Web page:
Diary of a Wimpy Kid is coming to Children’s Theatre Company this spring! The cast and crew and production team are thrilled to bring this beloved book to life. Turning a modern-day classic into a dynamic musical takes a special team.
We have the privilege of introducing you to some of the masterminds behind the show: director Rachel Rockwell and music directors Alan Schmuckler and Michael Mahler.
Tell us about your family and where you are from.
ALAN SCHMUCKLER: I’m the oldest of two brothers, we both live in New York, and our parents live in New Jersey.
MICHAEL MAHLER: I live in Chicago but I grew up in Minnetonka. No kids – I live with my wife, actor Dara Cameron, and our antisocial chin-pin Julian.
RACHEL ROCKWELL: I am from Chicago (originally Indiana). I have one son, Jake, who is 11 and about to enter middle school. My husband, Garth, is a sound designer, and we reside in Berwyn, IL with Jake (who is a fifth grader). We travel all over the country together doing shows and having adventures. They visited me for spring break this year and Jake loved Minneapolis so much, he is coming back on two weeks for the opening!
What is your favorite part of the show?
ALAN SCHMUCKLER: There’s a rap followed by a mini-opera at the end of act one that’s a pretty fun sequence.
MICHAEL MAHLER: As a writer, my favorite part has been watching the delight on the actors’ faces when they learn each new song, each new dance, each new scene. It’s really gratifying to feel like this piece is speaking to our cast, which is made up of so many varying ages. They’re really taking on this story and making these characters their own. I can’t wait for their joy to be shared with our audiences!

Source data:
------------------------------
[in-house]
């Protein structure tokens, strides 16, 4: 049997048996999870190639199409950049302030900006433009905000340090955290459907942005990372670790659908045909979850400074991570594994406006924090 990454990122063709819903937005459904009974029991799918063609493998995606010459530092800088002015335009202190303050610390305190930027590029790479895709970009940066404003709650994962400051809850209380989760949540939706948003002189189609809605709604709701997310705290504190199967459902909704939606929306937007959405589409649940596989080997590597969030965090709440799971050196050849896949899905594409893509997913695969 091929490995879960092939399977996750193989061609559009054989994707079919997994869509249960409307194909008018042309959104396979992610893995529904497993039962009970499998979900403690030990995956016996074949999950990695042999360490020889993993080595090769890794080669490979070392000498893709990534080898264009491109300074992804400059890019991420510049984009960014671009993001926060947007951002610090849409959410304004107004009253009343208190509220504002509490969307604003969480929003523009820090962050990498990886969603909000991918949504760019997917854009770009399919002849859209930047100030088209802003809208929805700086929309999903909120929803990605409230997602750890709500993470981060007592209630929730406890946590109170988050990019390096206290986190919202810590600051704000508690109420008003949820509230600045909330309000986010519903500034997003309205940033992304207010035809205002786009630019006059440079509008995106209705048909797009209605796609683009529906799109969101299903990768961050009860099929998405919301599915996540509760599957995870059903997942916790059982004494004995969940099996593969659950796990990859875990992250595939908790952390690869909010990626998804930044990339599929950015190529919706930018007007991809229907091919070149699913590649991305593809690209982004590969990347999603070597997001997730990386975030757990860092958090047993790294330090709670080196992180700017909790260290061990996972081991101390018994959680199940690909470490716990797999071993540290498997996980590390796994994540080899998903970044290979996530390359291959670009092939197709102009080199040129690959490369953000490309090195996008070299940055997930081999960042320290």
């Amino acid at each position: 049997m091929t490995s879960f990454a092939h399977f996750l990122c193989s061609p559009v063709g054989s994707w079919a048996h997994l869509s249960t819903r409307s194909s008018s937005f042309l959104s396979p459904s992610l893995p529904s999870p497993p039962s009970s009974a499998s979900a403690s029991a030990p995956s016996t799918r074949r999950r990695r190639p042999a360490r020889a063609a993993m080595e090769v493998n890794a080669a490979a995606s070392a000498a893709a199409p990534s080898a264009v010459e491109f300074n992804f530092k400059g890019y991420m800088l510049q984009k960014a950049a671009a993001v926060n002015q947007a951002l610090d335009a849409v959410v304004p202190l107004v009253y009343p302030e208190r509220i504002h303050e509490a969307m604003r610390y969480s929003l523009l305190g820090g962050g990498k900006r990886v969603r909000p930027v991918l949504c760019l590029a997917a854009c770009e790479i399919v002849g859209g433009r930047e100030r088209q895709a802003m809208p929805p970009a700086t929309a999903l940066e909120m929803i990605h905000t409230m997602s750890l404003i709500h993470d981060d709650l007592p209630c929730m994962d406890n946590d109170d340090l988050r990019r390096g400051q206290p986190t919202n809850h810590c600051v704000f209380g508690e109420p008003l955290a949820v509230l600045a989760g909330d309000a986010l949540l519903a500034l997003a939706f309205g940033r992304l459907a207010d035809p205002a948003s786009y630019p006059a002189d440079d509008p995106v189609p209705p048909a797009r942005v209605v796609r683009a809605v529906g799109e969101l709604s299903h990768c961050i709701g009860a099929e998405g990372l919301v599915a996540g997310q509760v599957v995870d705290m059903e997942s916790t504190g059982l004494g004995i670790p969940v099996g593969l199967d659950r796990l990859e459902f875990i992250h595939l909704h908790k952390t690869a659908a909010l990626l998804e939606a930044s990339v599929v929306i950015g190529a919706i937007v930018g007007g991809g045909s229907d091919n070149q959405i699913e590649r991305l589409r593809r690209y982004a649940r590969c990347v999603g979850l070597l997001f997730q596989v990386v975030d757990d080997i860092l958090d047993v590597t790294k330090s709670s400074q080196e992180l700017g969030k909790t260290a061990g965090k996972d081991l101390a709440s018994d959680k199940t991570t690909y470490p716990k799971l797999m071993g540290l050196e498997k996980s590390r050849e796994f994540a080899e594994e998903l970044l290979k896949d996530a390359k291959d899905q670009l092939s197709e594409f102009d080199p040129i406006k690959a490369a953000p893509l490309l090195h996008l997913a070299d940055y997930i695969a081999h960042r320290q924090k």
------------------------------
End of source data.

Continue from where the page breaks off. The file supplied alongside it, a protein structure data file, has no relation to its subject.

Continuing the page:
RACHEL ROCKWELL:I have many, but I think my favorite is when the boys discover how to take advantage of Mom’s clever monetary system that leads into a fantasy number.
What is your favorite song?
ALAN SCHMUCKLER: I think the opening number is pretty fun!
MICHAEL MAHLER: The one we are working on at the moment! I’m proud of all the songs in this show – and I’m really glad they span such a wide variety of styles and feels. They are as varied and as energetic as the experience of middle school.
RACHEL ROCKWELL: I actually have a favorite section of a huge musical sequence. It’s when the highschoolers coach up to Greg and Rowley near the end of the show. It makes me laugh until I cry every time. And I have seen it A LOT!
Have you worked at CTC in the past?
ALAN SCHMUCKLER: Nope this is my first time.
MICHAEL MAHLER: Never, but I grew up nearby and saw many shows here as a child. I’m thrilled to get to work at a theatre that I enjoyed so much as a youth.
RACHEL ROCKWELL: No, but I have always wanted to. I do lots of family theatre, but it mostly for theaters who do that as secondary focus. To work in a place like CTC, where it is the main focus, with such talented theatre artists, is a dream come true. I don’t want to leave!
What is your history on stage?
ALAN SCHMUCKLER: I grew up acting and playing piano, and started writing when I was in college.
MICHAEL MAHLER: Like I said, I grew up in Minnetonka, and as a young actor I did many shows and workshops at Stages Theatre Company in Hopkins. I studied theatre and music at Northwestern University and have made a career in Chicago as a composer/lyricist/actor/music director ever since. I’ve gotten to work at many theaters around the world in many different capacities, recently contributing additional lyrics to Cameron Mackintosh’s Broadway-bound revival of Miss Saigon.
RACHEL ROCKWELL: I was a performer for 20 years and did lots of regional theatre, national tours and performed on Broadway. The last 10 years of my career have been focused on directing, choreographing and developing and writing new works for the stage.
How long have you been working on the show before opening night?
ALAN SCHMUCKLER: We started in August of 2015 and it’s been a sprint to the finish ever since.
RACHEL ROCKWELL: I will have been with this project for almost 2 years!